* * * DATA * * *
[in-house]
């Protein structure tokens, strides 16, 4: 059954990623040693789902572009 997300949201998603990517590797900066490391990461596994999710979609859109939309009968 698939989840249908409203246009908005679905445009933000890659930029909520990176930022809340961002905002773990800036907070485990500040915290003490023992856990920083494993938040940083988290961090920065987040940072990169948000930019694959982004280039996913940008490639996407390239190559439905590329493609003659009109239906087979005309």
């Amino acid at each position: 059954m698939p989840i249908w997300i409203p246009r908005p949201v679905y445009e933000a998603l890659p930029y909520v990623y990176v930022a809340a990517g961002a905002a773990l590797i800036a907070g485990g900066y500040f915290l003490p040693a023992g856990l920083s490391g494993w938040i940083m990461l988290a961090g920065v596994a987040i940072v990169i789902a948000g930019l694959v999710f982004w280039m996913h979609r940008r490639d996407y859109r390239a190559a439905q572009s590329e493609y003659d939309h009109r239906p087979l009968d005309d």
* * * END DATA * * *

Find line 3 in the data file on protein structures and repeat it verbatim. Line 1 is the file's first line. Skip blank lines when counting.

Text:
């Amino acid at each position: 059954m698939p989840i249908w997300i409203p246009r908005p949201v679905y445009e933000a998603l890659p930029y909520v990623y990176v930022a809340a990517g961002a905002a773990l590797i800036a907070g485990g900066y500040f915290l003490p040693a023992g856990l920083s490391g494993w938040i940083m990461l988290a961090g920065v596994a987040i940072v990169i789902a948000g930019l694959v999710f982004w280039m996913h979609r940008r490639d996407y859109r390239a190559a439905q572009s590329e493609y003659d939309h009109r239906p087979l009968d005309d």